Semester In The Wild at Taylor Ranch, America's Wildest Classroom

What You'll Learn

  • What are the pre-requisites?
    English courses: Potential students must have completed first-year English composition.
  • Will the curriculum be graded?
    Yes. Transfer credit courses must be assigned grades and it is the intent of every instructor to assign letter grades.

American Environmental History (HIST 424)

History of changing American attitudes and actions toward the environment over three centuries. Download the American Environmental History syllabus

Outdoor Leadership (CSS 404 Section 50, 3 credits)

In this course you will explore the practice of leadership, using the wilderness as a classroom. You will learn backcountry skills, develop an awareness of your leadership preferences and learn to be effective team members. Emphasis is placed on putting theory into practice by using the group experience as a leadership lab. Topics include small group dynamics, decision making, communication, and expedition behavior. The goal is to develop a leadership practice that will aid you in addressing complex challenges after your Semester In The Wild. Download Outdoor Leadership syllabus

Environmental Writing (ENG 316, 3 credits)

Much of this class will be spent reading and discussing stories, essays, and poems. You will do in-class writing exercises, practice taking field notes and craft imaginative works to explore your ideas on the environment and your own experiences. You will develop practical approaches to the communication of ideas and information about scientific and environmental issues to general audiences. Download Environmental Writing syllabus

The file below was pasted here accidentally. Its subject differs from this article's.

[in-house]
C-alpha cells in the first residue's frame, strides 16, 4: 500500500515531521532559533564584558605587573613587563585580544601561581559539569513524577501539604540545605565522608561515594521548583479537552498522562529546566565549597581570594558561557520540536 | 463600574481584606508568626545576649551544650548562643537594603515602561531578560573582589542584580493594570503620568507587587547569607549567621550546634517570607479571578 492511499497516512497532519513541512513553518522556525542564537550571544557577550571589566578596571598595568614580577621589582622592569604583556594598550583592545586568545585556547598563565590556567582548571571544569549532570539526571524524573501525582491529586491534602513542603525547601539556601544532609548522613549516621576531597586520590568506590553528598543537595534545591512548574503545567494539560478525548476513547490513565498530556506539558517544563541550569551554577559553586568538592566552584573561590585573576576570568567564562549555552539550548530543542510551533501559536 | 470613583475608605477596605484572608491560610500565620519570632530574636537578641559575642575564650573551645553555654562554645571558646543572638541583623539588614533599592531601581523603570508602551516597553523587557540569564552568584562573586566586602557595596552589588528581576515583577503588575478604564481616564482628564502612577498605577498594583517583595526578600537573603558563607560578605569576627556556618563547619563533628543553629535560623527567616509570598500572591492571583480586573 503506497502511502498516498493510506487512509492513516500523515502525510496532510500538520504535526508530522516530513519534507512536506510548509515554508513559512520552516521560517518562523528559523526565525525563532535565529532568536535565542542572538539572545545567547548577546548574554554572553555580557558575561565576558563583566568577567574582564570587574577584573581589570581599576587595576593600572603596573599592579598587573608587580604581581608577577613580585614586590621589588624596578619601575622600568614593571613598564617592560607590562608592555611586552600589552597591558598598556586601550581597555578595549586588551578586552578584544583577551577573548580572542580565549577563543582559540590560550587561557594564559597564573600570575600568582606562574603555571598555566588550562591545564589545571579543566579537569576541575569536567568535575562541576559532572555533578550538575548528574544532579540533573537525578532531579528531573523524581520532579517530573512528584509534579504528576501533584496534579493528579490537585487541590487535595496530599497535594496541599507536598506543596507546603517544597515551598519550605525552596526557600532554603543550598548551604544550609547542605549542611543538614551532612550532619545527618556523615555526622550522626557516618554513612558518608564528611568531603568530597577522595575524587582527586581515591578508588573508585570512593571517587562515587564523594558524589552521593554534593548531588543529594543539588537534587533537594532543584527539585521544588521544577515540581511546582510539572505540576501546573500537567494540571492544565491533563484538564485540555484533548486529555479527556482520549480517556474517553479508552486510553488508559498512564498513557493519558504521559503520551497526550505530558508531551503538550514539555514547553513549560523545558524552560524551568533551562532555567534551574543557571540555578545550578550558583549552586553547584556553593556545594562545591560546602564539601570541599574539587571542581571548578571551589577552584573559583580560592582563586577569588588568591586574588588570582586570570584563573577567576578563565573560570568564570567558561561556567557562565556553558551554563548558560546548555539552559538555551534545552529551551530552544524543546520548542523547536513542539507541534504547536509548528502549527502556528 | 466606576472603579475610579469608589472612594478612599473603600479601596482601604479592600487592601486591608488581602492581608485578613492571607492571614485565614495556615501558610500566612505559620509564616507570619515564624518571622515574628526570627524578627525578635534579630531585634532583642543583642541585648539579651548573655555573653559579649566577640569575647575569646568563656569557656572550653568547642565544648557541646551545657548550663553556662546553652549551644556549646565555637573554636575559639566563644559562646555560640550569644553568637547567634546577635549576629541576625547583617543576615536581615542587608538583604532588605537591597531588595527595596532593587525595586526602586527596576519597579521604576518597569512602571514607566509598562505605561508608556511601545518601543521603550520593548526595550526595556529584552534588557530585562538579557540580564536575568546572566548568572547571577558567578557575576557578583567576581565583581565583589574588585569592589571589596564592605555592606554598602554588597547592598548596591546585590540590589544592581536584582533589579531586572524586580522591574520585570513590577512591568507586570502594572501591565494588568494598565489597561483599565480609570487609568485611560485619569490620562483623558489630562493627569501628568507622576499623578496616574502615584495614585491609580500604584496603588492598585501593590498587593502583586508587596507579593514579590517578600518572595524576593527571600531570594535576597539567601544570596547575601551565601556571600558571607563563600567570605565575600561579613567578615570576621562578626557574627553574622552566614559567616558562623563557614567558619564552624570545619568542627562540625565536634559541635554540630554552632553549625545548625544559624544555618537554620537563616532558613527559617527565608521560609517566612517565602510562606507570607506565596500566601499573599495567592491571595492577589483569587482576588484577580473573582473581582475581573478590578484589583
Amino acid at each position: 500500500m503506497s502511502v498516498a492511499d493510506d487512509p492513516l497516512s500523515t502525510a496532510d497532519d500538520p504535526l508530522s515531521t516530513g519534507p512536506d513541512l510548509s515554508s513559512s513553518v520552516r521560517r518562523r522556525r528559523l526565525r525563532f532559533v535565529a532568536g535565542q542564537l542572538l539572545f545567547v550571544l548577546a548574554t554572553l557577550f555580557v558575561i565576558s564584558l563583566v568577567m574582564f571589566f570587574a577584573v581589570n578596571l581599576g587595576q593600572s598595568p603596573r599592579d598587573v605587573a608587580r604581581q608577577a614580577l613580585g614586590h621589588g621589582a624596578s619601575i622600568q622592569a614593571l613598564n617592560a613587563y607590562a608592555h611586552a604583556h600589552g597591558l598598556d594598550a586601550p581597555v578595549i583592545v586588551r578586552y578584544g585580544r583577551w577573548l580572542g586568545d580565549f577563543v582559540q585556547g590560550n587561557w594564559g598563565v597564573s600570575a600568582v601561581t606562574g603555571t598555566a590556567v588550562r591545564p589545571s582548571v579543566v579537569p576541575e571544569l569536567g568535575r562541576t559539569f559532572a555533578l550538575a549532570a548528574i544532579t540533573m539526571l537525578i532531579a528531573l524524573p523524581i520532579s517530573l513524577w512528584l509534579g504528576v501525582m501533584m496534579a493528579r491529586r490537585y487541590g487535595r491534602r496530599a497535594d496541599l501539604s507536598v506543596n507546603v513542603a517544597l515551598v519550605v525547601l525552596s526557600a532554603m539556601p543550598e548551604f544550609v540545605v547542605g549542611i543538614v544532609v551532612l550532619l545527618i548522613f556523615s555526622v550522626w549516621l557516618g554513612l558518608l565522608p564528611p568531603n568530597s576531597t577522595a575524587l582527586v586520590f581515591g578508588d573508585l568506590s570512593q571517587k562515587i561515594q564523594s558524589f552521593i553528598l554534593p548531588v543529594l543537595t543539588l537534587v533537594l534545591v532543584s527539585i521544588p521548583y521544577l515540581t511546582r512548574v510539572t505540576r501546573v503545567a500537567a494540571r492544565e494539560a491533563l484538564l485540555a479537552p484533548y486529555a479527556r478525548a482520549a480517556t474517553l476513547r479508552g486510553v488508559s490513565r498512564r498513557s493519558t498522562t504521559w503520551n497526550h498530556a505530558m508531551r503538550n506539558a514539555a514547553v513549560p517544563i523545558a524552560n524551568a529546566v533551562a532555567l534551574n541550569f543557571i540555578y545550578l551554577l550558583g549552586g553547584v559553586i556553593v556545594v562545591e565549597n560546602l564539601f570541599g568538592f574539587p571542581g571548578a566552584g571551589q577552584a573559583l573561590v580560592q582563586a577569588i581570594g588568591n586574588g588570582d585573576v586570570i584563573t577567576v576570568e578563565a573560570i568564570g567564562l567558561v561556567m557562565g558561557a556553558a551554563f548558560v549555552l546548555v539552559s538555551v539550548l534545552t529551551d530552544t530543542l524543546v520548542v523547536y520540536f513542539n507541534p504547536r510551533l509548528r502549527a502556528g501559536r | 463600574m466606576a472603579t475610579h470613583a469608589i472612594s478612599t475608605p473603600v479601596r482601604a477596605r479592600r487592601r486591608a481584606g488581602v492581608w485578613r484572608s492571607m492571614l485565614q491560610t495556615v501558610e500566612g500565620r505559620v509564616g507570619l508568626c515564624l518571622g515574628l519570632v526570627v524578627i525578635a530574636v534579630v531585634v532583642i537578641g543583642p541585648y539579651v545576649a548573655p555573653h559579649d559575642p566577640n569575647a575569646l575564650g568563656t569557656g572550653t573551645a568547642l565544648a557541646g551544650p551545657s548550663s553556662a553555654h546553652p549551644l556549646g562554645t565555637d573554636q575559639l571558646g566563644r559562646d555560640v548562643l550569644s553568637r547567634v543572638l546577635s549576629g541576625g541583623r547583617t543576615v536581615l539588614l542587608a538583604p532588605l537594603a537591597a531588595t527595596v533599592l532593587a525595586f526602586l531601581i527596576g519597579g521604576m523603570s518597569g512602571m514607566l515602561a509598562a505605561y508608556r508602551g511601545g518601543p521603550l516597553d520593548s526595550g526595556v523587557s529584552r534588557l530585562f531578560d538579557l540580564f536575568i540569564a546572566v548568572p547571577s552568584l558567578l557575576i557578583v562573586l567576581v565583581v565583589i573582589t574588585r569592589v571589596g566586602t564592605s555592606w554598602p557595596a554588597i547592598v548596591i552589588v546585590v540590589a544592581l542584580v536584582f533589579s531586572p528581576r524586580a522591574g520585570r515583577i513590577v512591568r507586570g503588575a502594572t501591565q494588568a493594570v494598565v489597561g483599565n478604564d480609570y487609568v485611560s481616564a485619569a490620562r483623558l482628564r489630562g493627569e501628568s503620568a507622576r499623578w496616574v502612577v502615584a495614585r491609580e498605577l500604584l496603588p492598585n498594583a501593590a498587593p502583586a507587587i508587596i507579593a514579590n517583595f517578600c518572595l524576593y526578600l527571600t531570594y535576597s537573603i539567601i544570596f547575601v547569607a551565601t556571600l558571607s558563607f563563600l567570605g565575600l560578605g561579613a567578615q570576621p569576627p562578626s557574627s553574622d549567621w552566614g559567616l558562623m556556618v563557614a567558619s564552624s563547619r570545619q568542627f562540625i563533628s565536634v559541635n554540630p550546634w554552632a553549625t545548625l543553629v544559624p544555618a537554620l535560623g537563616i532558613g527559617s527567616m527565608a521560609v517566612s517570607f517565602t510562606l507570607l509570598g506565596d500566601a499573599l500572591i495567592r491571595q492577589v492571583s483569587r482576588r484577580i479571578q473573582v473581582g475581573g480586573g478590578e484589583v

River Ecology (FISH 404, 4 credits)

Rivers and streams in the Frank Church River of No Return Wilderness provide the opportunity to investigate the structure and function of watersheds in the absence of anthropogenic effects. This class will explore how the geologic settings within the west and geomorphic processes determine the fundamental shapes and structures of rivers. You will discuss the physical and chemical properties of rivers and how these are affected by regional, landscape and local processes. You will investigate the biologic characteristics and communities within these rivers. Lastly, you will observe wild Chinook salmon behaviors within Big Creek and how their life cycle becomes integrated into both the biological and physical aspects of these unique river and riparian systems. Download River Ecology syallabus

Wilderness and Protected Area Management (CSS 490, 3 credits)

With one of the largest American wilderness areas as a classroom, this class will explore management of the different types of federal protected areas in the U.S. We will covers principles of U.S. protected area policy and law; wilderness and river management planning frameworks; visitor management techniques; and tools for monitoring recreational use and impacts. You will explore examples from contemporary issues in protected area management, including commercial use, the role of fire, changes in recreational demand and climate change. Download Wilderness and Protected Area Management syllabus

Semester in the Wild offers students the chance to take courses ‘on location,’ to fully immerse themselves in what they're learning, and to learn collaboratively, with a tight-knit community of faculty and students.

Jennifer Ladino